Institute for War and Peace Reporting | Giving Voice, Driving Change

Girls Denied Education in Afghan Province

Locals complain that minimal resources and poor security are excluding female students.
By Sabawoon

 

 

 

    

 

Residents of Maidan Wardak province in central Afghanistan have criticised the government for failing to provide adequate education for girls.

Local leaders claimed that female students were routinely denied access to education across the province, with a number of districts failing to provide a single school for girls.

Nafisa Sailai Wardak, deputy head of Maidan Wardak’s provincial council, said that ongoing security concerns were accentuating the problem.

“Due to the continuing threat posed by the Taleban, girls’ schools have been closed in some areas while in others only young girls up to the age of 13 can attend,” she said.

“There just aren’t enough separate girls’ schools staffed by female teachers,” agreed local activist Abdul Qayyum Rastman. “Many families don’t want their girls to be taught by male teachers.”

With a population of a around a million, Maidan Wardak province lies 35km west of Afghanistan’s capital, Kabul.

According to officials, the area has 482 educational centres and teacher training facilities, although more than half of these –247 – are simply outdoor meeting areas rather than physical structures.

They estimate that 176,000 children in the province are currently in education. Just over a quarter of these students are girls.

According to their figures, more than 4,800 teachers  - including around 350 women - are employed in schools across the province’s nine districts.

Rastman told IWPR that aside from the predominantly Hazara districts of Hisa-i-Awali Bihsud and Markazi Bihsud, much of the province was controlled by the Taleban.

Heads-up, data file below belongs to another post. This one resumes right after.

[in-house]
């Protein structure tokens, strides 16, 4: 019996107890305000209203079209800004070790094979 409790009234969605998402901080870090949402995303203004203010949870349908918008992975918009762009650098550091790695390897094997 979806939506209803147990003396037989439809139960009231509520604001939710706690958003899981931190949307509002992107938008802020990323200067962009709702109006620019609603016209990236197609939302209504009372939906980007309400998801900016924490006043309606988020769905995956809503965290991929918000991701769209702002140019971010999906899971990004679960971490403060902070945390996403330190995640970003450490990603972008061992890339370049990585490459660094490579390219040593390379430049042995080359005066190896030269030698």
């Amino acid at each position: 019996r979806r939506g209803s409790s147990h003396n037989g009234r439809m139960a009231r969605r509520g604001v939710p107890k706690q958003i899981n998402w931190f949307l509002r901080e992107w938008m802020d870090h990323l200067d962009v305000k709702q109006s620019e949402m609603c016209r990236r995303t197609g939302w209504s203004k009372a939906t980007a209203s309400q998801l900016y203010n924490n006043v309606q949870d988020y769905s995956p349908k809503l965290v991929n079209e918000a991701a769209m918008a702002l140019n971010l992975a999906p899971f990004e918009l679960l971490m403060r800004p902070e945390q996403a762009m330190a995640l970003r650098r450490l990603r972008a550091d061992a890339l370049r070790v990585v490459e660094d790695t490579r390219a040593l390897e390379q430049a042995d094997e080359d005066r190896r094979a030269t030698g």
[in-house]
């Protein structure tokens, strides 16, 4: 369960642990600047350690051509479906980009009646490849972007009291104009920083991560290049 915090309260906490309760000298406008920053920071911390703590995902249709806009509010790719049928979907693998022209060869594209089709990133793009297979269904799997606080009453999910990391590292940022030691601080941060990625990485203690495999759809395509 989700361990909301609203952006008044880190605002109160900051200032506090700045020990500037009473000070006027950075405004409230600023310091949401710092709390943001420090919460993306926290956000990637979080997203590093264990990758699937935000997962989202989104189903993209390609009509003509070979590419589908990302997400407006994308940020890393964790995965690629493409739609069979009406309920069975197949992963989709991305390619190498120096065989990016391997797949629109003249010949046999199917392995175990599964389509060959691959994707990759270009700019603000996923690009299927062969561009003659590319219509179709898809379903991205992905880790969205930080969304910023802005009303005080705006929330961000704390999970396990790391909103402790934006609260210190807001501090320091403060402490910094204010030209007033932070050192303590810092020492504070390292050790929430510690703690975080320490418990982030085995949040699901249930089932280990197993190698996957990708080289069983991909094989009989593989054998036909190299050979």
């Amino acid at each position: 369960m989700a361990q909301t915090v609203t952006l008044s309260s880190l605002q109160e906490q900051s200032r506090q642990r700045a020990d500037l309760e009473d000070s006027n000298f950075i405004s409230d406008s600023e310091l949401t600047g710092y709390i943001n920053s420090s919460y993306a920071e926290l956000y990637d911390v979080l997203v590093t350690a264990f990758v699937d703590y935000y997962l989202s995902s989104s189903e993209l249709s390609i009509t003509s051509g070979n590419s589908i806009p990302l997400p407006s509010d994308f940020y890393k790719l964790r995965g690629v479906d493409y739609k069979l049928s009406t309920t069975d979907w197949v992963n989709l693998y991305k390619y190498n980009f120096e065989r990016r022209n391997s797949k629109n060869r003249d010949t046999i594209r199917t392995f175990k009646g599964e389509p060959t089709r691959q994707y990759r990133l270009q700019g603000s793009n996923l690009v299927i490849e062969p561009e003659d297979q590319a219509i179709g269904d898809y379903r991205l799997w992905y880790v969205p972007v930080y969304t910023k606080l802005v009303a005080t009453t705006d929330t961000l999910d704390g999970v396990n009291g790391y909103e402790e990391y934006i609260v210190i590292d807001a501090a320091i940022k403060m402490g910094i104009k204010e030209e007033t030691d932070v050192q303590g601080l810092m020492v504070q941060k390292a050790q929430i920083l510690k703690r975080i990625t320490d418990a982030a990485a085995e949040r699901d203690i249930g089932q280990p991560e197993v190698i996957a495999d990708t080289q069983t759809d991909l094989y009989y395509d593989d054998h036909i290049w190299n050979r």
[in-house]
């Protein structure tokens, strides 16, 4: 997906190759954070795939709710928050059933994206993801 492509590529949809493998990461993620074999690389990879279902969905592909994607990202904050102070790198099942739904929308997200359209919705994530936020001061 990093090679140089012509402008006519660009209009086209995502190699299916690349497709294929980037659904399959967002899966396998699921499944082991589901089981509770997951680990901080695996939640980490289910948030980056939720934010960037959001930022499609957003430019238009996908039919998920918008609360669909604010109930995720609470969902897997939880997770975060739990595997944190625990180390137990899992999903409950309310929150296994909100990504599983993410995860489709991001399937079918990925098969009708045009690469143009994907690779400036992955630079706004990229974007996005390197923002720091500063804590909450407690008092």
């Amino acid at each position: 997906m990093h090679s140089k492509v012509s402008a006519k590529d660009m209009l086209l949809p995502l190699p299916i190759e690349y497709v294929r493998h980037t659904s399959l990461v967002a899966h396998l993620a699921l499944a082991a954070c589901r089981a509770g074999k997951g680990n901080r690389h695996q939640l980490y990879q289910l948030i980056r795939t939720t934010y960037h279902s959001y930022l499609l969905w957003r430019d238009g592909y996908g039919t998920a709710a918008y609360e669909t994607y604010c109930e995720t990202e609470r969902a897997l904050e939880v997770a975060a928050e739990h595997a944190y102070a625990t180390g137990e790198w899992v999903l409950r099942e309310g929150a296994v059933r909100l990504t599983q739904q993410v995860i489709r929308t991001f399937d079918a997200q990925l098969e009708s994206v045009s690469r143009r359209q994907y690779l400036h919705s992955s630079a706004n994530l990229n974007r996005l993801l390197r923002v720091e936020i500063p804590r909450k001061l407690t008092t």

He said the insurgents monitored many of the schools and in some cases had banned vocational curriculums and replaced lessons on history and culture with religious studies.

The activist said he believed that more than 50 per cent of school age girls in the province were currently deprived of any form of education due to a combination of Taleban rule and a lack of female teachers.

In districts controlled by insurgents, he continued, girls were usually only allowed to attend school up to the sixth grade. Those who were allowed to study beyond the age of 13 were only permitted to do if they had not yet reached puberty and their physical appearance made them seem younger.

Abdul Rahman Mangal, a spokesman for Maidan Wardak’s governor, maintained that all districts across the province were committed to improving education.

He acknowledged that the number of female students was low, but said that there had been “positive changes” in the number of male students going on to university.

Zinatullah Wahidyar, a teacher at Awal Baba high school in the centre of Maidan Shar district, also said that facilities were improving.He claimed that there was increased teacher training provision and that a number of schools now boasted computer and science laboratories as well as libraries.

Similarly, Suleiman Khan, a teacher in Shaikh Abad school in Saydabad district, argued that both educational standards and security were on the up.

“Residents of Maidan Wardak province have a special interest in education because there is less opportunity for farming here and therefore parents have to ensure their children study if they’re to have any opportunity of a brighter future,” he said.

Sharifullah Hotak, a member of the provincial council, emphasised that security was essential if access to education was to be improved.

Continued conflict in more remote areas, he noted, was still preventing students from attending schools.

“All parties - farmers, village heads, families and state forces… should all support the process,” he said.

Mohammad Sharif, a 34-year-old resident of Chak district, said that while there were only a few schools for female students in his area, there were also clear issues with boys’ education too.

He cited one particular problem of teachers sending their students home from class should that teacher take the view that he had something more important to do.

“One of my sons who is at Omar Farooq High School in Chak district comes home twice a week during lesson time,” he said. “He says that his teacher tells him to go home because he has other work to do.

This report was produced under IWPR’s Supporting Investigative Reporting in Local Media and Strengthening Civil Society across Afghanistan initiative, funded by the British Embassy Kabul.